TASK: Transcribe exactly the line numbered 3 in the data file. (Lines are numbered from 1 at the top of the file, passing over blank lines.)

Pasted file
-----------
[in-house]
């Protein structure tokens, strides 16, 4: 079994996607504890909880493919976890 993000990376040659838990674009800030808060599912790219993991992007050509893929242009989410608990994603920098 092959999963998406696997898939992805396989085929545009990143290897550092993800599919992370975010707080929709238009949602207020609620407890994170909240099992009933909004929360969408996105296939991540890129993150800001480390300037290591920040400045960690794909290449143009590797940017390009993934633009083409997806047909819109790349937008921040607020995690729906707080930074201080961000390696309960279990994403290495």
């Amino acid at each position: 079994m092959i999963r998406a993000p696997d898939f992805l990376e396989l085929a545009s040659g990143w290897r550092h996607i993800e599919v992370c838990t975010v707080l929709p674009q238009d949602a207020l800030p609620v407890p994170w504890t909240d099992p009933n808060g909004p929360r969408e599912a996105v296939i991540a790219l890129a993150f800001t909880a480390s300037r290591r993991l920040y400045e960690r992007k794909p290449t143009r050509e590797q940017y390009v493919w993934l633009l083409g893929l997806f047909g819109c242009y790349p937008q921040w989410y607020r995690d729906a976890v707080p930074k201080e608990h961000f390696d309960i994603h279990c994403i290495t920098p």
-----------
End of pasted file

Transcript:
């Amino acid at each position: 079994m092959i999963r998406a993000p696997d898939f992805l990376e396989l085929a545009s040659g990143w290897r550092h996607i993800e599919v992370c838990t975010v707080l929709p674009q238009d949602a207020l800030p609620v407890p994170w504890t909240d099992p009933n808060g909004p929360r969408e599912a996105v296939i991540a790219l890129a993150f800001t909880a480390s300037r290591r993991l920040y400045e960690r992007k794909p290449t143009r050509e590797q940017y390009v493919w993934l633009l083409g893929l997806f047909g819109c242009y790349p937008q921040w989410y607020r995690d729906a976890v707080p930074k201080e608990h961000f390696d309960i994603h279990c994403i290495t920098p």